I never underestimate anything related to photos.
My biggest lesson came years ago after a demo of one of the first camera phones. My initial reaction at the time: Who is ever going to take a picture with a phone? I couldn't have been more wrong. In fact, I don't even want to guess how many text, photo or video messages are being sent from the inauguration ceremony in Washington this morning? It's got to be in the tens of millions, right? After all, pretty much every phone these days has the ability to send and receive picture - and even video - messages.
Well, not every phone. In case you didn't know it, the iPhone doesn't send or receive picture or video messages. For some, that's a major disappointment. After all, the best thing about shooting camera phone pics is sharing them with other camera phone users. But for others, the missing MMS feature on the iPhone has created a business opportunity in the App Store.
Big Canvas, a startup out of the Seattle area, is an example of a company that's doing more than just trying to build a photo-sharing network. Granted, the sharing application - an iPhone freebie - is an important element. But the money comes in via the 99-cent and $1.99 apps that let you do fun things with your photos - like making them look like oil paintings, adding your own drawings on top of them, wrapping a holiday frame around them or even turning a pic into a Valentine's Day card and countdown to the date - to share with the significant other, of course.
Another is Memeo, which may have found a niche by bridging the gap between advanced users and those who may still be struggling with e-mail attachments or Web interfaces. Shoot a pic with your iPhone, save it to one of your "sharing circles" - friends, family or co-workers, for example. Then, invite people to download and install a Memeo program on their computers that will allow them to see new photos in the sharing circle as they're uploaded.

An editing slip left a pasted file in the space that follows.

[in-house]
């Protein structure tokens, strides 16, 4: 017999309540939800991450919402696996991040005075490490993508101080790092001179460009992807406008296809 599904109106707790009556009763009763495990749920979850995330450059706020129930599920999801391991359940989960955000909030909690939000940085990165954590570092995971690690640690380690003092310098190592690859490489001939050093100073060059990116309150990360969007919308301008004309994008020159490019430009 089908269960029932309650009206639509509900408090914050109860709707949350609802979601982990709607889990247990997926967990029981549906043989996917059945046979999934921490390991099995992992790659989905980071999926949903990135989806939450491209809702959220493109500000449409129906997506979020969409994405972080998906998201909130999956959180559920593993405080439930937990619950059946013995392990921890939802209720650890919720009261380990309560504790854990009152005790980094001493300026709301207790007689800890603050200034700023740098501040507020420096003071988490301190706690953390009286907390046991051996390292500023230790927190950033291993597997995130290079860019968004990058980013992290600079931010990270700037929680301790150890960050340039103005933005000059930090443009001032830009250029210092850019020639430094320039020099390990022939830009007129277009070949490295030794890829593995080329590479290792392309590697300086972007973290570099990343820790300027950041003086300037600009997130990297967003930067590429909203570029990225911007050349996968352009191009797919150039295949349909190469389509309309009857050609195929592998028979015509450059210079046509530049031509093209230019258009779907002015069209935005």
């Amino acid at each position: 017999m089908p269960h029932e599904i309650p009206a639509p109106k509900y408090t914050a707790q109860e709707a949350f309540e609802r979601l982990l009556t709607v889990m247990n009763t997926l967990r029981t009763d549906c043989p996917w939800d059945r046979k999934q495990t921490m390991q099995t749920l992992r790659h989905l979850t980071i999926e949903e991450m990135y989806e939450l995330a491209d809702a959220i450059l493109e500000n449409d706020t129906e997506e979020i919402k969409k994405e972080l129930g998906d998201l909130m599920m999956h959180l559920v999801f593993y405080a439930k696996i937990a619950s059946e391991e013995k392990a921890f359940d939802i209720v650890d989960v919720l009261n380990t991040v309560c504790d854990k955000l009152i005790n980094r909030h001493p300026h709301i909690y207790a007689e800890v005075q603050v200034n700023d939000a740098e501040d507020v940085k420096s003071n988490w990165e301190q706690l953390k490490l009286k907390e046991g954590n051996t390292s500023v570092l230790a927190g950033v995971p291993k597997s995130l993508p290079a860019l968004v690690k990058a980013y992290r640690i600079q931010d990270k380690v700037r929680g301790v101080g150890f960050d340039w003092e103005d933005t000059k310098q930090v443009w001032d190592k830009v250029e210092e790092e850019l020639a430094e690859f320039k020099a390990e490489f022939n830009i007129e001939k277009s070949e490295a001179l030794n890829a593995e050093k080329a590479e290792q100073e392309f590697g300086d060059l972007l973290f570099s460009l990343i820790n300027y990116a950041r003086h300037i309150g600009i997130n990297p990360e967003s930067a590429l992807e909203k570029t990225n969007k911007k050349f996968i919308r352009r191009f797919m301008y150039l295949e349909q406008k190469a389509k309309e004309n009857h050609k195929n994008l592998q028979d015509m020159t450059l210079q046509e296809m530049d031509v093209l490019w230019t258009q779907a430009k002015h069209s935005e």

In both cases, the business model is built on the ability to form a network of users who are willing to share photos this way, as opposed to the established standard of MMS. Both offer an interesting alternative for iPhone users but that doesn't mean that I'm predicting that either will be home-runs. Photo sharing is a crowded and competitive field and getting people to transition to something new isn't always easy.
Still, I am intrigued by the idea that these two companies are building businesses around the iPhone. You can almost bet that Apple will certainly talk up the growth of iPhone apps when it reports its quarterly earnings later this week. With Apps, iTunes has gone from being an online marketplace for music, movies and TV shows to a virtual mega-mall, complete with sellers of video games, finance software, workout sessions, business tools and even sophomoric novelties.
By not offering one of the most basic tools found almost every other phone out there - the ability to send and receive MMS messages - Apple is forcing its faithful iPhone user base to accept that the feature isn't there and adapt to a new way of sharing photos. Hmmm. The iPhone is already looking less like a phone and more like a handheld computer. Now, it seems Apple may be able to get others to think of it in the same way, starting with how they shoot and share photos.
Like I said at the top, I never underestimate anything that has to do with photos.
Also see: Apple’s future: It’s in the Touch